It is finally time to get into the garden after a long and very cold winter. Here are some jobs that can happen right now.
Sow from Seeds
Peas, carrots, beets, radishes, turnips
Onions - they need the cooler days and long nights of April in order to make large onions in summer. Here are a couple of videos that will give you an idea of how to do it quickly. First, make a trench and sprinkle in some Compost Plus:
Then separate the clump of onion plants into individual plants. Onions should be planted about 4” apart, so just lay them in the trench, all in a row, then gently pat the soil around them to fill in the trench and stand them upright.
Leeks are planted the same way, but require more space, so I do those 6” part with 2 feet between the rows. Onions can have 1 foot between the rows. One 4-pack of our onion or leek plants has about 80 plants in each pack, so it is great to buy a few varieties and share with a friend so you can try multiple kinds. We grow red and yellow storage onions, Italian cipolinni onions, mini purple onions, 2 kinds of sweet onions, and early New York onions. We also grow scallions, 3 kinds of leeks, and shallots. All are planted in the same way, except scallions can be planted in small clumps of 10 to 15 plants. And they don’t need to grow in rows, but can be tucked into individual spots between other plants.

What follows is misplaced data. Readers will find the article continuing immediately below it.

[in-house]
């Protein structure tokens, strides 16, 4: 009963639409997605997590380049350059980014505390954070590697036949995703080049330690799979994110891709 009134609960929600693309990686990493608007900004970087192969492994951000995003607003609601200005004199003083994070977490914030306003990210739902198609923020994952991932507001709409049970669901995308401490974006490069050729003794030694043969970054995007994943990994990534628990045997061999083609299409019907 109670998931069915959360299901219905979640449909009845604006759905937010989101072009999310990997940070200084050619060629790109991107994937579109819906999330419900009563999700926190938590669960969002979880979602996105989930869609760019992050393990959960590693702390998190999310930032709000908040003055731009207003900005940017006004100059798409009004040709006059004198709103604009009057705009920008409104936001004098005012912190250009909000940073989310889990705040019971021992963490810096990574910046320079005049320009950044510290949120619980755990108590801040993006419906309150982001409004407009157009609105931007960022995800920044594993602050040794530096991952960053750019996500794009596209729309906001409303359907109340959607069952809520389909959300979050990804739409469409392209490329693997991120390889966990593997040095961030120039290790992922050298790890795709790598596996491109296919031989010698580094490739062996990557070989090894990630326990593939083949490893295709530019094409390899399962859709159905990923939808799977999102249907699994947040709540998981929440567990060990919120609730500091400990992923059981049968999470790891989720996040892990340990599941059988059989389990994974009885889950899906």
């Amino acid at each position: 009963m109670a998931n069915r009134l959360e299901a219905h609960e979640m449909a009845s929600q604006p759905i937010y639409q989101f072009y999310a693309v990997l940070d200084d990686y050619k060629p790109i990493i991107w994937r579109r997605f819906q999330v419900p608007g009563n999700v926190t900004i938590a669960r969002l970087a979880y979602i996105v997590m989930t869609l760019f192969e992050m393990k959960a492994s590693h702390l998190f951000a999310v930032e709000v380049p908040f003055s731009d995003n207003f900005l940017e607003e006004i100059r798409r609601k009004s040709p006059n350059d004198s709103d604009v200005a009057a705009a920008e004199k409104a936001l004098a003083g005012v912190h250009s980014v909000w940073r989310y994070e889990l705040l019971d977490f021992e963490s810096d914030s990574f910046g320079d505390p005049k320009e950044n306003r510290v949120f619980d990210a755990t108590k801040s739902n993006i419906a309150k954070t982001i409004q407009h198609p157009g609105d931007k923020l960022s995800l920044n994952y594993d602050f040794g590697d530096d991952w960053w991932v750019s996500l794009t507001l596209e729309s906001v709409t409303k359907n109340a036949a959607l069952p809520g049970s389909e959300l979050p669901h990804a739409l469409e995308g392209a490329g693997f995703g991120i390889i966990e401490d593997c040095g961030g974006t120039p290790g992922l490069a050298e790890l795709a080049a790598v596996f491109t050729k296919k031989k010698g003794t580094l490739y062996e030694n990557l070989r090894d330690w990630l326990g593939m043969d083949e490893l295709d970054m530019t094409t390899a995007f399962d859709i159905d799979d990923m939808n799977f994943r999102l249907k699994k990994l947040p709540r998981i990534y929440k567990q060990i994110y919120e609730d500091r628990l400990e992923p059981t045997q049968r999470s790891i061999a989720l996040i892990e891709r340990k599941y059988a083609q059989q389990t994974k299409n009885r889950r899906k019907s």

You can also be planting kale, arugula, mache, mustard greens, cabbage, and collards.
Herbs that can take the cold of April: Sorrel, chervil, cilantro, dill, chives.
In the flowering plants department, it is a good time to plant alyssum, violas, and pansies. They are a good food source for bees this time of year when very few other things are flowering.
I wrote more about onions a few years ago here.
Happy gardening! They are announcing rain later today, so I am getting out there now.